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Saima describes mental health as truly a global challenge

  • Published at 11:32 pm October 9th, 2020
Saima Wazed
File photo of Saima Wazed Hossain Mahmud Hossain Opu/Dhaka Tribune

She outlines the landscape for mental health and universal health coverage in Bangladesh and her vision for the future of mental health care

Saima Wazed Hossain, Chairperson, Bangladesh National Advisory Committee on Neuro-development Disorders and Autism today said mental health is truly a global challenge that can no longer be ignored as all countries have committed to achieve universal health coverage (UHC) by 2030.

“As part of the 2030 Sustainable Development Agenda all countries have committed to achieve UHC by 2030. There can be no health without mental health and without health there can be no sustainable development,” she said.

She was giving the key-note speech at a virtual launch event of a new UK-Bangladesh research network led by Imperial aiming to help strengthen mental health services in Bangladesh, said a report of Imperial College London on its website.

Saima outlined the landscape for mental health and universal health coverage in Bangladesh and her vision for the future of mental health care.

The project is funded by Imperial’s award from the UK Research and Innovation (UKRI) Global Challenges Research Fund.

Bangladeshi collaborators include iccdr,b, Innovation for Wellbeing Foundation, JPGSPH, BRAC University and UK partners include Chatham House, East London NHS Foundation Trust and the University of Lincoln.

The Mon Prothom-Mind First research partnership is carrying out several research studies to help strengthen services and integrate mental health into Bangladesh’s Universal Health Coverage.

The launch event, co-organised by Imperial and Chatham House brought together the research collaborators with government ministers, and senior officials and leaders from Bangladesh, UK and global institutions, health professions and UK funding organisations to discuss ways forward for mental health and Universal Health Care in Bangladesh.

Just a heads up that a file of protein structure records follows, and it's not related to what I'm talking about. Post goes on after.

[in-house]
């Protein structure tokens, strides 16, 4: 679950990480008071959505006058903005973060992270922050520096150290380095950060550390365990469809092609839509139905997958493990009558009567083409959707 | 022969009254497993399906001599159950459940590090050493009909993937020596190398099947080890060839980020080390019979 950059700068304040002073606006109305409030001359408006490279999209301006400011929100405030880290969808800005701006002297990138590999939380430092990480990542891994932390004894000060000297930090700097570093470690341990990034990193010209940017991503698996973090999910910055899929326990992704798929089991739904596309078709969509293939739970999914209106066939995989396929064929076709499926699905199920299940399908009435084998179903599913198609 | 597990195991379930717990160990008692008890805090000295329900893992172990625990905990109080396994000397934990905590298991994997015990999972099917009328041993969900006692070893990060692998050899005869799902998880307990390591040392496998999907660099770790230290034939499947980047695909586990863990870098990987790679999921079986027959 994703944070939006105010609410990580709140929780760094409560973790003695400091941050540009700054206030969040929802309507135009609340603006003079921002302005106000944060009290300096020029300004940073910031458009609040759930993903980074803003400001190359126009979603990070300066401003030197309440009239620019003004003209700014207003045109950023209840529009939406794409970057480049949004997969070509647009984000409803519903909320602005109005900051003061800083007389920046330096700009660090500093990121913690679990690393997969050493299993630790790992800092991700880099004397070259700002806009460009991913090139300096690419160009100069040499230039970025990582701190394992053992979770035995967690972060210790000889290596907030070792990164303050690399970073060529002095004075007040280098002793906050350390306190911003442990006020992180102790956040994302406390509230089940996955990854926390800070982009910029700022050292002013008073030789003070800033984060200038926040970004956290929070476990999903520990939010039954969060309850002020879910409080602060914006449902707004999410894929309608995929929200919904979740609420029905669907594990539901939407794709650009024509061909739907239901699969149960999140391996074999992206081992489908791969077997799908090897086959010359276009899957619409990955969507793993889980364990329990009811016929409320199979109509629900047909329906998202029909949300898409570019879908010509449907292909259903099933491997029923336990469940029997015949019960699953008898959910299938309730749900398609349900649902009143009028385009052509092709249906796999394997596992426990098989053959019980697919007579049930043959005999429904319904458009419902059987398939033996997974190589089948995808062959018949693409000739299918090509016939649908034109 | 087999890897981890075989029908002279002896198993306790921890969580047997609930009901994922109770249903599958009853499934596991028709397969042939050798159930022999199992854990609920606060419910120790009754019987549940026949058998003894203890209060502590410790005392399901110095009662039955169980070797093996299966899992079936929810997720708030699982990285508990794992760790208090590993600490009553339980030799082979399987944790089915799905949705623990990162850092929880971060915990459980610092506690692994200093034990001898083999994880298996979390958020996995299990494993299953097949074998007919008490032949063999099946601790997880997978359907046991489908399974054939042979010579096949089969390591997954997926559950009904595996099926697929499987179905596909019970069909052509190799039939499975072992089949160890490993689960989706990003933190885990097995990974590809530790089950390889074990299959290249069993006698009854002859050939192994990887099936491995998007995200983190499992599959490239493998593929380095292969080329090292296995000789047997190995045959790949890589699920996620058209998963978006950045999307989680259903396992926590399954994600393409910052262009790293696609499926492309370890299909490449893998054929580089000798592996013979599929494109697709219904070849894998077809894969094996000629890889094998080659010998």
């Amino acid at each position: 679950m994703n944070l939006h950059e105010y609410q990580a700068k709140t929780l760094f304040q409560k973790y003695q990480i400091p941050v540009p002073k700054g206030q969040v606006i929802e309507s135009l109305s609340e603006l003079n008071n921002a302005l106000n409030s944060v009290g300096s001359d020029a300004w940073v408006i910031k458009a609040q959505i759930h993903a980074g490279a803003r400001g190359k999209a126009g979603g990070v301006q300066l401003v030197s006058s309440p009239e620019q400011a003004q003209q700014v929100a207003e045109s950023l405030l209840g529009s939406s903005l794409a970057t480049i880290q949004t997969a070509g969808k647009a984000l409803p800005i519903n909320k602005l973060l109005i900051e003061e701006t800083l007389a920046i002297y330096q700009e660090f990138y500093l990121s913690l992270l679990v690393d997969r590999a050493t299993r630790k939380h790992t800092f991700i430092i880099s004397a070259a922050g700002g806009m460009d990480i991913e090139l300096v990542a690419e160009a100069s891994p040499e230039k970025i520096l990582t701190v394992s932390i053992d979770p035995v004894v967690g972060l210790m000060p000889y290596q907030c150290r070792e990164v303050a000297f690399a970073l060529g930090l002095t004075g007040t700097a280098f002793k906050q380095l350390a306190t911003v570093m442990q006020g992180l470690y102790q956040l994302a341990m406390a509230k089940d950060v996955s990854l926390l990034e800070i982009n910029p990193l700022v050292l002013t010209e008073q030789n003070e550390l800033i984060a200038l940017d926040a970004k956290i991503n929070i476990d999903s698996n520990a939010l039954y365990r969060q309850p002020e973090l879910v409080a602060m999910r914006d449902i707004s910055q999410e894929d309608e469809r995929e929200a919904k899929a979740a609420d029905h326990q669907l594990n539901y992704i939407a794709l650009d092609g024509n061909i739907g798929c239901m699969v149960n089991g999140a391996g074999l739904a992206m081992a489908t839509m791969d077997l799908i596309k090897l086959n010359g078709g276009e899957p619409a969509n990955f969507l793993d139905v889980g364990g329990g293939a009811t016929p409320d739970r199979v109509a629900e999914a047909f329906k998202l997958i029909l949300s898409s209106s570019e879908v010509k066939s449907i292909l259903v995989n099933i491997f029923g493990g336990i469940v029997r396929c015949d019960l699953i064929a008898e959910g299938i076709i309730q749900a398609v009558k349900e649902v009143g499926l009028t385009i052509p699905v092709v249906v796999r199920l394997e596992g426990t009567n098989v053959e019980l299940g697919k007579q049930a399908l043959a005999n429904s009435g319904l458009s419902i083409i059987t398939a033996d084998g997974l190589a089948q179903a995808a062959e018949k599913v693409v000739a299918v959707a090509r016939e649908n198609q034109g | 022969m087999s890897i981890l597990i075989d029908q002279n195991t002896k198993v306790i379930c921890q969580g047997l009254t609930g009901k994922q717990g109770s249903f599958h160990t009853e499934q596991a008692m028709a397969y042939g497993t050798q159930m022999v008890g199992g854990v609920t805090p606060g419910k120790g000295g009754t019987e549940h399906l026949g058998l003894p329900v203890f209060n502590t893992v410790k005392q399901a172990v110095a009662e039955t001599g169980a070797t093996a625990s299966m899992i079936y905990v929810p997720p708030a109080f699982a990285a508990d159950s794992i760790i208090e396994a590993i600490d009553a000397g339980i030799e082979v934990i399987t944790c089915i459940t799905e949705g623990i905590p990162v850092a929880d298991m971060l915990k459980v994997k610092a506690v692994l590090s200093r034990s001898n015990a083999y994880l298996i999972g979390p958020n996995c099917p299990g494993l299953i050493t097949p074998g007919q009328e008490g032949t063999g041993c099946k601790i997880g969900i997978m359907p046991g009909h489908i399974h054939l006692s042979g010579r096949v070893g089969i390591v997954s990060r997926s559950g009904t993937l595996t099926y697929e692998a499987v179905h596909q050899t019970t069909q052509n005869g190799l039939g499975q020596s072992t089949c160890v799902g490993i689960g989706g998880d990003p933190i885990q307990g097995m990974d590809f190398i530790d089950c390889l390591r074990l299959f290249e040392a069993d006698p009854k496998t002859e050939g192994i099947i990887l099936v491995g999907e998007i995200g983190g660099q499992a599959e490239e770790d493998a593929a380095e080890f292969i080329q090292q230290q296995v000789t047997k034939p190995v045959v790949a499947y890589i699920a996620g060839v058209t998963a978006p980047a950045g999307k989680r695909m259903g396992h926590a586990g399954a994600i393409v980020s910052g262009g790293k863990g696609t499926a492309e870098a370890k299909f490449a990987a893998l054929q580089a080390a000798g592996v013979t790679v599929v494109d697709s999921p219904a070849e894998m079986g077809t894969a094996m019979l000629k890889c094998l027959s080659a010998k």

Project lead, Professor Mala Rao, from Imperial’s School of Public Health, said: “Ahead of Word Mental Health day, we are absolutely delighted to have established the Mon Prothom, Mind First partnership with key institutions in Bangladesh and the UK.

“This partnership is an exciting opportunity to help develop ways for Bangladesh to achieve ‘mental health for all’ through embedding mental health as part of universal health coverage,” Mala Rao said.

“This is even more poignant this year with the global impact of Covid-19 on all our lives and we look forward to contributing to improving mental health care and developing our partnership and friendship over the coming years,” said the project lead.

Speaking at the event, British High Commissioner to Bangladesh, Robert Chatterton Dickson, said: “Mental health is a neglected emergency throughout the world, made much worse by the effects of the COVID pandemic on people’s lives.”

“I am very pleased to be part of this high level round table discussion on mental Health and Universal Health Coverage in Bangladesh. I hope it will give direction to develop a strong and inclusive mental health policy,” he said.

The high commissioner hoped it would also help lead to more investment in mental health in Bangladesh, building on the 2018 Mental Health Act and more mental health training for primary health care providers to broaden access to this vital care.

Monira Rahman, Executive Director, Innovation for Wellbeing Foundation, said the Mental Health First Aid Program in Bangladesh has shown a great way forward in transforming social attitudes towards mental illness and there is potential for this program to be scaled up at national level.

“I hope by bringing policymakers, scientists and funders together we will help resolve many issues as mental health is everyone’s responsibility,” she said.

Bangladesh has already made impressive gains in improving many of its health indicators such as life expectancy, total fertility rates and child and maternal mortality, and is well placed to build on this history to develop and to deliver effective mental health services.

There is now a growing recognition of the crucial importance of mental health in improving healthy life expectancy. There are challenges, such as a significant shortage in trained healthcare workers.

Equally, there are opportunities to help develop and strengthen services and capacity especially at the primary care and community level, and to design a care pathway which offers equity of access to affordable, universal mental health care.